Top 3 Bloodborne Pathogens Every Medical Worker Needs to Know

All healthcare workers are at risk of being exposed to bloodborne pathogens. Doctors, dentists, and nurses are often at risk due to their professions and interaction with patients. First responders, lab technicians, and waste disposal workers could also be compromised.

People in these professions must be immunized before they start training or as soon as possible at work. It also helps if one goes over the list of bloodborne pathogens and learns how to reduce the risk of infection.

What are Bloodborne Pathogens?

Bloodborne pathogens are microorganisms found in human blood that can cause diseases. HIV and Hepatitis B are two examples of diseases caused by these pathogens.

Bloodborne pathogens are spread in three different ways – direct contact, indirect contact, and respiratory droplets. As the term implies, a direct contract is when body fluid or blood from an infected person enters another person.

Indirect contact is when an object with the blood and body fluid of an infected person touches another individual’s skin. For example, a health worker can be infected if they’re injured with a needle used by someone with HIV.

The third way bloodborne pathogens are transmitted is via respiratory droplets. It happens when an infected person sneezes or coughs and the droplets expelled from their mouth are inhaled by another person. It’s the method by which the coronavirus is transmitted.

Top 3 Bloodborne Pathogens

The Human Immunodeficiency Virus (HIV), Hepatitis B, and Hepatitis C are the big three bloodborne pathogens. It’s because they’re severe diseases and their virus are transmitted easily. Here’s what you should know about them:

●     Human Immunodeficiency Virus

The Human Immunodeficiency Virus (HIV) is probably at the top of the list of bloodborne pathogens. The first HIV cases in the US were initially reported in June 1981. Now over 1.2 million Americans are living with HIV, and around 35,000 new infections are reported every year.

The virus attacks the body’s immune system. The compromised cells make it hard for the body to fight off infections and other diseases. If untreated, HIV can lead to full-blown Acquired Immunodeficiency Syndrome (AIDS).

HIV is commonly transmitted via sexual contact. It’s transferred through vaginal fluids, pre-ejaculation, and semen. It’s also transmissible by blood, sharing syringes, and accidental injuries with infected needles. Mothers with HIV can also pass the virus to their newborns through breastfeeding.

An individual infected with HIV often experiences flu-like symptoms two to four weeks after infection. Other symptoms include:

●     Fever

●     Mouth ulcers

●     Night sweats

●     Rash

●     Sore throat

●     Swollen lymph nodes

Some people with HIV don’t show any symptoms or feel sick. An asymptomatic patient can develop a chronic infection because the virus wasn’t treated immediately and could eventually develop into AIDS.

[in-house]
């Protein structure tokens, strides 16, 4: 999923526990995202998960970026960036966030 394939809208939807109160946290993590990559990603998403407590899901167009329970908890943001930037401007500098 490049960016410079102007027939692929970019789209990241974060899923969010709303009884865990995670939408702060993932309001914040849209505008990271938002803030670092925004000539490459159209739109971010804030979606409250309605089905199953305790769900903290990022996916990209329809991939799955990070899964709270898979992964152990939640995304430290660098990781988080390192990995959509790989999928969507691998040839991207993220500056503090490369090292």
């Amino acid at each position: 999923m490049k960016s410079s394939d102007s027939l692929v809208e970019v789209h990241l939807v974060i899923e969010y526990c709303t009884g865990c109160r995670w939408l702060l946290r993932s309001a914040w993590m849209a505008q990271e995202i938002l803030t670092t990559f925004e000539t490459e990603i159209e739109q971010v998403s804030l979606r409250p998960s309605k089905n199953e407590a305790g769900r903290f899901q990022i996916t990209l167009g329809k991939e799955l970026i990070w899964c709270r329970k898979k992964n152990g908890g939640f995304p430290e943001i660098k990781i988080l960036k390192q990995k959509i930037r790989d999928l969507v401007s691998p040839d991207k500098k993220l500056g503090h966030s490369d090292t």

There’s no cure for HIV, but it can be controlled. Those with the virus can live healthy lives. They’re also not contagious If they use preventive measures like practicing safe sex and regular testing. Hospitals are using universal precautions when there’s the possibility of exposure to HIV-infected blood.

●     Hepatitis B

Hepatitis B is a severe liver infection caused by the Hepatitis B virus (HBV). It’s spread when semen, blood, or other body fluids from an infected patient enters a body. The transmission can happen during sex, by sharing syringes, needles, and other drug-injection paraphernalia. A mother with Hepatitis B can transmit the disease to her newborn.

Common symptoms of HBV are:

●     Dark-colored urine

●     Fatigue

●     Fever

●     Loss of appetite

●     Nausea

Some patients with HBV are asymptomatic.

A hepatitis B infection often resolves by itself, but it can take up to six months to clear. Some cases can become chronic. There’s also no cure for the condition, only management. It can result in life-threatening problems like cirrhosis, liver cancer, and liver failure.

Vaccination is the best cure for HBV. Healthcare organizations are required to offer vaccination to employees.

●     Hepatitis C

The Hepatitis C virus (HCV) is another virus that also has a severe impact on the liver. Like Hepatitis B, an infected mother can transmit the virus to their child. The transmission also happens from the use of drug paraphernalia and unprotected sex.

The virus can go undetected for years, and someone infected won’t show symptoms until it’s too late. Once they do, it’s often a sign of advanced liver infection. They often exhibit the following:

●     Darkened urine

●     Fever

●     Joint pain

●     Stools that are clay-colored

●     Vomiting

There’s no vaccine for Hepatitis C, but treatment is available. About 90% of people with HPC have been cured. Prevention is still the best option to stop the spread of this disease.

There’s a long list of bloodborne pathogens to watch out for, although HIV, HVB, and HVC are the most prevalent. People working in the medical field are all at risk for infections. You can avoid worst-case scenarios with proper prevention and training.

Huynh Nguyen

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